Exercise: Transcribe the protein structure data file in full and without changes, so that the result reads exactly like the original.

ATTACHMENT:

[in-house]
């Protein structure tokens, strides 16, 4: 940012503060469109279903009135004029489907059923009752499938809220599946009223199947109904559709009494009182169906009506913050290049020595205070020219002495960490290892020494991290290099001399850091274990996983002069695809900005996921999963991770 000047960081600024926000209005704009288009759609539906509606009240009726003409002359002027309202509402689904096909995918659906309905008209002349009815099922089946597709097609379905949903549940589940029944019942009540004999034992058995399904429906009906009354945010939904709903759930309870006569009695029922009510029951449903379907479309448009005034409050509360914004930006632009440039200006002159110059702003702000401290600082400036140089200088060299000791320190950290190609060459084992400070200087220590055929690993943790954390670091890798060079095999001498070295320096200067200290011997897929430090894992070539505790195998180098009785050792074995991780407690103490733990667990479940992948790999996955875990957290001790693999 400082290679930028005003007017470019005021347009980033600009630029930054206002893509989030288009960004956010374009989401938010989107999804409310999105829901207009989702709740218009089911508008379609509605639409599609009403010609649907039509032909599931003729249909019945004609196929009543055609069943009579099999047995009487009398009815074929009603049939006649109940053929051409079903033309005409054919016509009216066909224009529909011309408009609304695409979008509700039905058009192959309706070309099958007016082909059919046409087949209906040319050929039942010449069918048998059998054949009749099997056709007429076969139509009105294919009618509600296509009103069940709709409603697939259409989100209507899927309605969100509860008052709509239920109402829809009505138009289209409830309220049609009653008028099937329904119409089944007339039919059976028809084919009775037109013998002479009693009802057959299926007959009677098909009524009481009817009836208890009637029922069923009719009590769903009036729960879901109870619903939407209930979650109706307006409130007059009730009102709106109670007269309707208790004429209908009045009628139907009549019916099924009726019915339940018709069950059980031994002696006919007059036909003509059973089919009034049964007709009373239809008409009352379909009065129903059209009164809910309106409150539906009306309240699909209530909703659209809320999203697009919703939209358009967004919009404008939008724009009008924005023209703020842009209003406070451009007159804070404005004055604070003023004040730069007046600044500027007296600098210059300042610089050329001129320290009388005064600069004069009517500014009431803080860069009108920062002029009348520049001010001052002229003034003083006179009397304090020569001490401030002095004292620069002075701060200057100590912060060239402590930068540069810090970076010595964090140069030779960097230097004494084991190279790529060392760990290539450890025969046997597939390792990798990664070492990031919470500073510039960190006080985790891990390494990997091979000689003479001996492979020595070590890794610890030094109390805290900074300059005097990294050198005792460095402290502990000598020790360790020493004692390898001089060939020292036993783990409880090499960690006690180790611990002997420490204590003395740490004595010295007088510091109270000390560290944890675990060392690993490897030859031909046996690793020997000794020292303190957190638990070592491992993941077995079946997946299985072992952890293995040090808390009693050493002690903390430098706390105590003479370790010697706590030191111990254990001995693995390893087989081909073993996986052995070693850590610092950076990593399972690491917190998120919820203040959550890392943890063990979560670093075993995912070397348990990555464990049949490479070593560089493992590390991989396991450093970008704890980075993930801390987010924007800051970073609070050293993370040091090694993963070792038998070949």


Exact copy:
[in-house]
């Protein structure tokens, strides 16, 4: 940012503060469109279903009135004029489907059923009752499938809220599946009223199947109904559709009494009182169906009506913050290049020595205070020219002495960490290892020494991290290099001399850091274990996983002069695809900005996921999963991770 000047960081600024926000209005704009288009759609539906509606009240009726003409002359002027309202509402689904096909995918659906309905008209002349009815099922089946597709097609379905949903549940589940029944019942009540004999034992058995399904429906009906009354945010939904709903759930309870006569009695029922009510029951449903379907479309448009005034409050509360914004930006632009440039200006002159110059702003702000401290600082400036140089200088060299000791320190950290190609060459084992400070200087220590055929690993943790954390670091890798060079095999001498070295320096200067200290011997897929430090894992070539505790195998180098009785050792074995991780407690103490733990667990479940992948790999996955875990957290001790693999 400082290679930028005003007017470019005021347009980033600009630029930054206002893509989030288009960004956010374009989401938010989107999804409310999105829901207009989702709740218009089911508008379609509605639409599609009403010609649907039509032909599931003729249909019945004609196929009543055609069943009579099999047995009487009398009815074929009603049939006649109940053929051409079903033309005409054919016509009216066909224009529909011309408009609304695409979008509700039905058009192959309706070309099958007016082909059919046409087949209906040319050929039942010449069918048998059998054949009749099997056709007429076969139509009105294919009618509600296509009103069940709709409603697939259409989100209507899927309605969100509860008052709509239920109402829809009505138009289209409830309220049609009653008028099937329904119409089944007339039919059976028809084919009775037109013998002479009693009802057959299926007959009677098909009524009481009817009836208890009637029922069923009719009590769903009036729960879901109870619903939407209930979650109706307006409130007059009730009102709106109670007269309707208790004429209908009045009628139907009549019916099924009726019915339940018709069950059980031994002696006919007059036909003509059973089919009034049964007709009373239809008409009352379909009065129903059209009164809910309106409150539906009306309240699909209530909703659209809320999203697009919703939209358009967004919009404008939008724009009008924005023209703020842009209003406070451009007159804070404005004055604070003023004040730069007046600044500027007296600098210059300042610089050329001129320290009388005064600069004069009517500014009431803080860069009108920062002029009348520049001010001052002229003034003083006179009397304090020569001490401030002095004292620069002075701060200057100590912060060239402590930068540069810090970076010595964090140069030779960097230097004494084991190279790529060392760990290539450890025969046997597939390792990798990664070492990031919470500073510039960190006080985790891990390494990997091979000689003479001996492979020595070590890794610890030094109390805290900074300059005097990294050198005792460095402290502990000598020790360790020493004692390898001089060939020292036993783990409880090499960690006690180790611990002997420490204590003395740490004595010295007088510091109270000390560290944890675990060392690993490897030859031909046996690793020997000794020292303190957190638990070592491992993941077995079946997946299985072992952890293995040090808390009693050493002690903390430098706390105590003479370790010697706590030191111990254990001995693995390893087989081909073993996986052995070693850590610092950076990593399972690491917190998120919820203040959550890392943890063990979560670093075993995912070397348990990555464990049949490479070593560089493992590390991989396991450093970008704890980075993930801390987010924007800051970073609070050293993370040091090694993963070792038998070949």